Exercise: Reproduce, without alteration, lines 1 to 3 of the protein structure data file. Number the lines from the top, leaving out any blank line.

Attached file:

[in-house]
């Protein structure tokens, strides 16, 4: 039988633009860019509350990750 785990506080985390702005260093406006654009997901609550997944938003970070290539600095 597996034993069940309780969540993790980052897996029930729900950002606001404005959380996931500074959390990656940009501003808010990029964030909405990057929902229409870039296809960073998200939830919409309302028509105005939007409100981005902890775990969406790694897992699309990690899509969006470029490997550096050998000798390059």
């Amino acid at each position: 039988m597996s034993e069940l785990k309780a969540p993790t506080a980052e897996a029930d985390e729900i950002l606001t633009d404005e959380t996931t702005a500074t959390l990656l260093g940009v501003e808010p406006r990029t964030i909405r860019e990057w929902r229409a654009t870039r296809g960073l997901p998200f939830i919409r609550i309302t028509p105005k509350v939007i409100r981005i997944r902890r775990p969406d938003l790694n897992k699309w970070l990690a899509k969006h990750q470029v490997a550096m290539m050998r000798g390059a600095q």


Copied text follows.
[in-house]
């Protein structure tokens, strides 16, 4: 039988633009860019509350990750 785990506080985390702005260093406006654009997901609550997944938003970070290539600095 597996034993069940309780969540993790980052897996029930729900950002606001404005959380996931500074959390990656940009501003808010990029964030909405990057929902229409870039296809960073998200939830919409309302028509105005939007409100981005902890775990969406790694897992699309990690899509969006470029490997550096050998000798390059």
């Amino acid at each position: 039988m597996s034993e069940l785990k309780a969540p993790t506080a980052e897996a029930d985390e729900i950002l606001t633009d404005e959380t996931t702005a500074t959390l990656l260093g940009v501003e808010p406006r990029t964030i909405r860019e990057w929902r229409a654009t870039r296809g960073l997901p998200f939830i919409r609550i309302t028509p105005k509350v939007i409100r981005i997944r902890r775990p969406d938003l790694n897992k699309w970070l990690a899509k969006h990750q470029v490997a550096m290539m050998r000798g390059a600095q």